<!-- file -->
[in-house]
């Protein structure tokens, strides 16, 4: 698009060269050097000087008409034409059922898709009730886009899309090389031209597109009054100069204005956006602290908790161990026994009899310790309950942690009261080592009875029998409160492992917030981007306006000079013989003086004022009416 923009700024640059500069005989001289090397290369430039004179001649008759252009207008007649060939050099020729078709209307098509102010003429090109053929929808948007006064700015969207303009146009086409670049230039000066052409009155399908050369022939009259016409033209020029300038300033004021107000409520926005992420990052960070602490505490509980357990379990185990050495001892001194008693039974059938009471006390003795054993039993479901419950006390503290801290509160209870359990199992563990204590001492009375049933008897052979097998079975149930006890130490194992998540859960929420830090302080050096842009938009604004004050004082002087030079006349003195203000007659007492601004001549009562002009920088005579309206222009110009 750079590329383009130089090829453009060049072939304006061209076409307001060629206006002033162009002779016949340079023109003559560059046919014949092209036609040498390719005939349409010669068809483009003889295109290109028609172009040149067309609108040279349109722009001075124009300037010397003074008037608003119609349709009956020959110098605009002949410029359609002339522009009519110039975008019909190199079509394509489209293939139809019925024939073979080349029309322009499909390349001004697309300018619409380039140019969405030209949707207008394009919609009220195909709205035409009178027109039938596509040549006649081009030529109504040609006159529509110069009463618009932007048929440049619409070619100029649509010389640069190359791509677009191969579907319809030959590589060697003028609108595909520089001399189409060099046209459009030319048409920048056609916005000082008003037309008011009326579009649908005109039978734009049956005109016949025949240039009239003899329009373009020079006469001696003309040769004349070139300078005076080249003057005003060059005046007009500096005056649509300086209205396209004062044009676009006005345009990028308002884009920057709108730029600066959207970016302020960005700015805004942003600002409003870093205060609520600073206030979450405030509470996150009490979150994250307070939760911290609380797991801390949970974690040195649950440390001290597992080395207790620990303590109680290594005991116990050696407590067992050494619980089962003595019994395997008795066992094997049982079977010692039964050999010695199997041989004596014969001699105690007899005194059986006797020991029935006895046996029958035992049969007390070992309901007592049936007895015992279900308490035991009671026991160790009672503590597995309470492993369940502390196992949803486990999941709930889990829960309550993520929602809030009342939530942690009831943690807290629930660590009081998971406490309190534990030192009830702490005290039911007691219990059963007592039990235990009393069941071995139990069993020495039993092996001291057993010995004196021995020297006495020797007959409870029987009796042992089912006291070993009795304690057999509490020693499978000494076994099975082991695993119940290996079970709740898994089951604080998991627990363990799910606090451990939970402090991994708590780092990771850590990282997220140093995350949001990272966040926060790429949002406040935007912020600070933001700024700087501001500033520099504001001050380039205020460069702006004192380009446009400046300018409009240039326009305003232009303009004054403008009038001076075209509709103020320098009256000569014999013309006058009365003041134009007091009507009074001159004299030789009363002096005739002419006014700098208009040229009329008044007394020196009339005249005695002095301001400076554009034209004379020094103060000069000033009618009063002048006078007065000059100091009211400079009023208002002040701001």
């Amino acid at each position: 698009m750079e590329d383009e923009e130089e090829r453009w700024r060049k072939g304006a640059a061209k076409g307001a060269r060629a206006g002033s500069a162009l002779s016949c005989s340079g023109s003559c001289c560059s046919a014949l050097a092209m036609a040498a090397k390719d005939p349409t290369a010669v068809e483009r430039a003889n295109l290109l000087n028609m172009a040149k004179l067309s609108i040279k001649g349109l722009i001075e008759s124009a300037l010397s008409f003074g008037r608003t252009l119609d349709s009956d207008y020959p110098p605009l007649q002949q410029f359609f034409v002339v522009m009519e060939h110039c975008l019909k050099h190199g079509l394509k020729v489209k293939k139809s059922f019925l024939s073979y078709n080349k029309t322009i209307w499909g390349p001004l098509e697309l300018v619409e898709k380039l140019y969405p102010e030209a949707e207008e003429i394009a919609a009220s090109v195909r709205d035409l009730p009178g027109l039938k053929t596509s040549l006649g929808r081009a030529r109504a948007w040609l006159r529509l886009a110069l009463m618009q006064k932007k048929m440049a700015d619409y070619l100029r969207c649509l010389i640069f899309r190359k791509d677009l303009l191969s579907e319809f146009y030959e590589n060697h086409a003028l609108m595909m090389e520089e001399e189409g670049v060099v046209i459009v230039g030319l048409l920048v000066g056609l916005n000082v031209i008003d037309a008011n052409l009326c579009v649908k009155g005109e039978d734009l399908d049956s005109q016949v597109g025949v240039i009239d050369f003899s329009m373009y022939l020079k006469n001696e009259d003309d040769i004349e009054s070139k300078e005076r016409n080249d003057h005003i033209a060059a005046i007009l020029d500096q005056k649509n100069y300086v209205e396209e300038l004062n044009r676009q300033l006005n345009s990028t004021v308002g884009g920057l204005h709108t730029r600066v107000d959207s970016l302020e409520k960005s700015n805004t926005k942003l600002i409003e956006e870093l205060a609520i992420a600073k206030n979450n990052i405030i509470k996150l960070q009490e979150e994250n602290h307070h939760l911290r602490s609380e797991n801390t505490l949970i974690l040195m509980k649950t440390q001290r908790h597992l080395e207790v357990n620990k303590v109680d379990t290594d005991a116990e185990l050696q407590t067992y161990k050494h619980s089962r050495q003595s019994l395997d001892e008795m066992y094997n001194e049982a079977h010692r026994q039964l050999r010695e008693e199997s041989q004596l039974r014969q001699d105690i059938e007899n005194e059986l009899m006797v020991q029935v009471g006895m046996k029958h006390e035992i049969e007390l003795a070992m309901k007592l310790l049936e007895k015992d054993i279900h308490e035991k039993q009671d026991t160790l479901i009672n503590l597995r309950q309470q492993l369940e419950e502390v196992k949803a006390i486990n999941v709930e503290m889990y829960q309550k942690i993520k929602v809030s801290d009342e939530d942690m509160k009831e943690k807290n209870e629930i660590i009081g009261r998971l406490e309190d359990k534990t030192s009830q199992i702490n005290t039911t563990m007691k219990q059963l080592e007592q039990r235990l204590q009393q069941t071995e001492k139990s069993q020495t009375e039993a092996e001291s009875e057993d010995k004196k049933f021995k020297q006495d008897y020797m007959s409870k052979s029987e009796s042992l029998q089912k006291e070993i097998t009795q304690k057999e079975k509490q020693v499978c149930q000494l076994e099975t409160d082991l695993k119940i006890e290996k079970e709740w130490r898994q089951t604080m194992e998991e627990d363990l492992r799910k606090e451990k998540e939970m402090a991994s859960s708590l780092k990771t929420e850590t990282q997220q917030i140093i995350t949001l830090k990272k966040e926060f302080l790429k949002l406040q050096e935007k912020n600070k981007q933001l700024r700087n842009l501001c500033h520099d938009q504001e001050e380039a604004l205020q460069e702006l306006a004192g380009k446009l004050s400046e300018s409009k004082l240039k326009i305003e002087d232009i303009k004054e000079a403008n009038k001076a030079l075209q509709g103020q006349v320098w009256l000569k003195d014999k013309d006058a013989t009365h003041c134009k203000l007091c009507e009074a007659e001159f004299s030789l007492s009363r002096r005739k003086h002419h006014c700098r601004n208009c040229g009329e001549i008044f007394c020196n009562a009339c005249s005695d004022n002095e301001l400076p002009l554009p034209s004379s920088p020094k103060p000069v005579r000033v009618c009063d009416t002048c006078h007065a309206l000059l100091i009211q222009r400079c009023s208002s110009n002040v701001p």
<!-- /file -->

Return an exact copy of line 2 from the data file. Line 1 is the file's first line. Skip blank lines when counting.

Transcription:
């Protein structure tokens, strides 16, 4: 698009060269050097000087008409034409059922898709009730886009899309090389031209597109009054100069204005956006602290908790161990026994009899310790309950942690009261080592009875029998409160492992917030981007306006000079013989003086004022009416 923009700024640059500069005989001289090397290369430039004179001649008759252009207008007649060939050099020729078709209307098509102010003429090109053929929808948007006064700015969207303009146009086409670049230039000066052409009155399908050369022939009259016409033209020029300038300033004021107000409520926005992420990052960070602490505490509980357990379990185990050495001892001194008693039974059938009471006390003795054993039993479901419950006390503290801290509160209870359990199992563990204590001492009375049933008897052979097998079975149930006890130490194992998540859960929420830090302080050096842009938009604004004050004082002087030079006349003195203000007659007492601004001549009562002009920088005579309206222009110009 750079590329383009130089090829453009060049072939304006061209076409307001060629206006002033162009002779016949340079023109003559560059046919014949092209036609040498390719005939349409010669068809483009003889295109290109028609172009040149067309609108040279349109722009001075124009300037010397003074008037608003119609349709009956020959110098605009002949410029359609002339522009009519110039975008019909190199079509394509489209293939139809019925024939073979080349029309322009499909390349001004697309300018619409380039140019969405030209949707207008394009919609009220195909709205035409009178027109039938596509040549006649081009030529109504040609006159529509110069009463618009932007048929440049619409070619100029649509010389640069190359791509677009191969579907319809030959590589060697003028609108595909520089001399189409060099046209459009030319048409920048056609916005000082008003037309008011009326579009649908005109039978734009049956005109016949025949240039009239003899329009373009020079006469001696003309040769004349070139300078005076080249003057005003060059005046007009500096005056649509300086209205396209004062044009676009006005345009990028308002884009920057709108730029600066959207970016302020960005700015805004942003600002409003870093205060609520600073206030979450405030509470996150009490979150994250307070939760911290609380797991801390949970974690040195649950440390001290597992080395207790620990303590109680290594005991116990050696407590067992050494619980089962003595019994395997008795066992094997049982079977010692039964050999010695199997041989004596014969001699105690007899005194059986006797020991029935006895046996029958035992049969007390070992309901007592049936007895015992279900308490035991009671026991160790009672503590597995309470492993369940502390196992949803486990999941709930889990829960309550993520929602809030009342939530942690009831943690807290629930660590009081998971406490309190534990030192009830702490005290039911007691219990059963007592039990235990009393069941071995139990069993020495039993092996001291057993010995004196021995020297006495020797007959409870029987009796042992089912006291070993009795304690057999509490020693499978000494076994099975082991695993119940290996079970709740898994089951604080998991627990363990799910606090451990939970402090991994708590780092990771850590990282997220140093995350949001990272966040926060790429949002406040935007912020600070933001700024700087501001500033520099504001001050380039205020460069702006004192380009446009400046300018409009240039326009305003232009303009004054403008009038001076075209509709103020320098009256000569014999013309006058009365003041134009007091009507009074001159004299030789009363002096005739002419006014700098208009040229009329008044007394020196009339005249005695002095301001400076554009034209004379020094103060000069000033009618009063002048006078007065000059100091009211400079009023208002002040701001």